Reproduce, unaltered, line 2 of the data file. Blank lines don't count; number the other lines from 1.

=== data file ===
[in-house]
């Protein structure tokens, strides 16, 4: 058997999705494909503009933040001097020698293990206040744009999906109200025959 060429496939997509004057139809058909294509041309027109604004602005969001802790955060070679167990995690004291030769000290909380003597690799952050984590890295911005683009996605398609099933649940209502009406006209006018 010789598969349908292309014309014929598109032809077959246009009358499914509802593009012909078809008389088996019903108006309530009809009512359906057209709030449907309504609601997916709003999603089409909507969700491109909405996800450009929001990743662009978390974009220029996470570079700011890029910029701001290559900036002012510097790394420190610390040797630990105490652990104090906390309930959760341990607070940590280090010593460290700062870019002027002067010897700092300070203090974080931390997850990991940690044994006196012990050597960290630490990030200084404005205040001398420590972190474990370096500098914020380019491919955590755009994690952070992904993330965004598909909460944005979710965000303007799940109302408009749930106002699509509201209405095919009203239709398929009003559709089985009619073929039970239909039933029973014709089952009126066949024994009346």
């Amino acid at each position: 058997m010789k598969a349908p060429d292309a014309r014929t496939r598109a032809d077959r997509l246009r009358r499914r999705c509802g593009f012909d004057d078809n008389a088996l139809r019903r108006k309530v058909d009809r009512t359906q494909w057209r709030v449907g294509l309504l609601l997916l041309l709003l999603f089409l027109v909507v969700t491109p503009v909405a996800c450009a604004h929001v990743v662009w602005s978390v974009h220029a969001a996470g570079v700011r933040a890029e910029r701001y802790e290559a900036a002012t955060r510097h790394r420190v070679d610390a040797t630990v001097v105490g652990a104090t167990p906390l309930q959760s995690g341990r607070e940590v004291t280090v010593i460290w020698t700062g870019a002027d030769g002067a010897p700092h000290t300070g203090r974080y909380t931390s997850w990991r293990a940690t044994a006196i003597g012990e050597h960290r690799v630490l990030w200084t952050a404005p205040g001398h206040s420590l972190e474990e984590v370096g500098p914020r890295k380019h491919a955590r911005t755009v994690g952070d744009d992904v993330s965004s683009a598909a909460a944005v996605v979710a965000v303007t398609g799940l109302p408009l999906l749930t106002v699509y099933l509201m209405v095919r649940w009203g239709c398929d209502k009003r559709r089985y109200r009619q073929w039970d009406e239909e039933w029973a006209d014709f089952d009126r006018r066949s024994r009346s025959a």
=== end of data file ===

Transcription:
């Protein structure tokens, strides 16, 4: 058997999705494909503009933040001097020698293990206040744009999906109200025959 060429496939997509004057139809058909294509041309027109604004602005969001802790955060070679167990995690004291030769000290909380003597690799952050984590890295911005683009996605398609099933649940209502009406006209006018 010789598969349908292309014309014929598109032809077959246009009358499914509802593009012909078809008389088996019903108006309530009809009512359906057209709030449907309504609601997916709003999603089409909507969700491109909405996800450009929001990743662009978390974009220029996470570079700011890029910029701001290559900036002012510097790394420190610390040797630990105490652990104090906390309930959760341990607070940590280090010593460290700062870019002027002067010897700092300070203090974080931390997850990991940690044994006196012990050597960290630490990030200084404005205040001398420590972190474990370096500098914020380019491919955590755009994690952070992904993330965004598909909460944005979710965000303007799940109302408009749930106002699509509201209405095919009203239709398929009003559709089985009619073929039970239909039933029973014709089952009126066949024994009346």